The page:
Section 15(1)(a) of the FOI Act provides that a request for access to records may be refused if the records sought either do not exist or cannot be found after all reasonable steps to ascertain their whereabouts have been taken. The Commissioner’s role in such cases is to review the decision of the FOI body and to decide whether the decision was justified. This Office must have regard to the evidence available to the decision maker in arriving at his/her decision. The evidence in “search” cases generally consists of the steps actually taken to search for the records along with miscellaneous other information about the record management practices of the FOI body, insofar as those practices relate to the records in question.
In its submissions to this Office, UCC argued that no records exist that contain the specific information sought at parts four to seven of the applicant’s request. It is important to note at the outset that while the purpose of the Act is to enable members of the public to obtain access to information held by public bodies, the mechanism for doing so is by accessing records held by those bodies. In other words, a person wishing to obtain information from a public body must make a request for records that contain the information sought. Requests for information or for answers to questions, as opposed to requests for records, are not valid requests under the Act, except to the extent that a request for information or for an answer to a question can reasonably be inferred to be a request for a record containing the information or answer sought.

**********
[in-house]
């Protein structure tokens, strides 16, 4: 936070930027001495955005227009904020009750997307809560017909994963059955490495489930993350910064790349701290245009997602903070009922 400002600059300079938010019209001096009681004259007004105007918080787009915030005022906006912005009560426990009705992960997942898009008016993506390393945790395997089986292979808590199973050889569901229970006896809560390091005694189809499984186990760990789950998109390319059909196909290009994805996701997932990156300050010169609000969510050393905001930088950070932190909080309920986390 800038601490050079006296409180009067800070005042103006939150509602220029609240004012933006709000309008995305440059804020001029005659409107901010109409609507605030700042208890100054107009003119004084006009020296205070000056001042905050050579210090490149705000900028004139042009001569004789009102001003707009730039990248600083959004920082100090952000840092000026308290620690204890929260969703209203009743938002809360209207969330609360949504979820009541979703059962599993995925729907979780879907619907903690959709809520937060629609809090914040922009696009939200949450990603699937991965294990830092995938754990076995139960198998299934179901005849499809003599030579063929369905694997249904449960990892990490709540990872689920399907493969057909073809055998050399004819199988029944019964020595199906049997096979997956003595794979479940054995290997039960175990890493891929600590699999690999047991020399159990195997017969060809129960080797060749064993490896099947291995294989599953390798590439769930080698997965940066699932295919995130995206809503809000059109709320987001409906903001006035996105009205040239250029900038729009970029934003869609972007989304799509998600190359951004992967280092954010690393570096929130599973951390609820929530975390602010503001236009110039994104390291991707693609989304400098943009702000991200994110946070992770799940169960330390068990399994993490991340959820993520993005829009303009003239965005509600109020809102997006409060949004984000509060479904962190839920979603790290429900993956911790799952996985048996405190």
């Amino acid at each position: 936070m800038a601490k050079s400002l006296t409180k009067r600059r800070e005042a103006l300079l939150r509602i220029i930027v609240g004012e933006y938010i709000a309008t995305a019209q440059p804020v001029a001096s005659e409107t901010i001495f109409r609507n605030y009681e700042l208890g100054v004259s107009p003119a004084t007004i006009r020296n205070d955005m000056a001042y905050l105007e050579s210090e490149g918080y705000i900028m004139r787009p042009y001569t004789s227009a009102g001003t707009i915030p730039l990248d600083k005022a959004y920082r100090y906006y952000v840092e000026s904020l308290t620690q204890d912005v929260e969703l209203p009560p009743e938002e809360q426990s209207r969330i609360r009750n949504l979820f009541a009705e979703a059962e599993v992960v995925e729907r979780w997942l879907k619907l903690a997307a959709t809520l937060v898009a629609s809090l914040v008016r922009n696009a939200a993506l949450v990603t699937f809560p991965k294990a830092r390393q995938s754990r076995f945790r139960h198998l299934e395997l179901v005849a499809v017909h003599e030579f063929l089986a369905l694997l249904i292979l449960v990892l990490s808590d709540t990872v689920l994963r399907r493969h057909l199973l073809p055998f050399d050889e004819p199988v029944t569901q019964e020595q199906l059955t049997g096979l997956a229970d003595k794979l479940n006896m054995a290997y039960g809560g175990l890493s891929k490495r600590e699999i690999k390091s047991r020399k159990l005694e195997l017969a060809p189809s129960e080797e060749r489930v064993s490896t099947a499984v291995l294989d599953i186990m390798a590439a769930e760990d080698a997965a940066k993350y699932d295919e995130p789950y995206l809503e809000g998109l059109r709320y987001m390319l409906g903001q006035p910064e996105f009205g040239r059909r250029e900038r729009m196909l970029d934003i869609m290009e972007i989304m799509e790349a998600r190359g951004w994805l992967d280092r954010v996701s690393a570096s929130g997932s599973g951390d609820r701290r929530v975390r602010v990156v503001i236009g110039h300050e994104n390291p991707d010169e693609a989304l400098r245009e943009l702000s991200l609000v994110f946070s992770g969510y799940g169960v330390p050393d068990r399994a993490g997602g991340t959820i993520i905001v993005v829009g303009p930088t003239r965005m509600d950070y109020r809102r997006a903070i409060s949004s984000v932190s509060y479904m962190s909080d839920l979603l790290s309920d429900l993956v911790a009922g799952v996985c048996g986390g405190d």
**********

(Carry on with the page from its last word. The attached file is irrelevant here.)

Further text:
Furthermore, the Act does not require public bodies to create records if none exist, apart from a specific requirement, under section 17(4), to extract records or existing information held on electronic devices. Under section 17(4), where a request relates to data contained in more than one record held on an electronic device by the body concerned, the body must take reasonable steps to search for and extract the records to which the request relates.
The reasonable steps are those that involve the use of any facility for electronic search or extraction that existed on the date of the request and was ordinarily used by the FOI body. Where these reasonable steps result in the creation of a new record, that record is, for the purposes of considering whether or not such a new record should be disclosed in response to the request, deemed to have been created on the date of receipt of the request.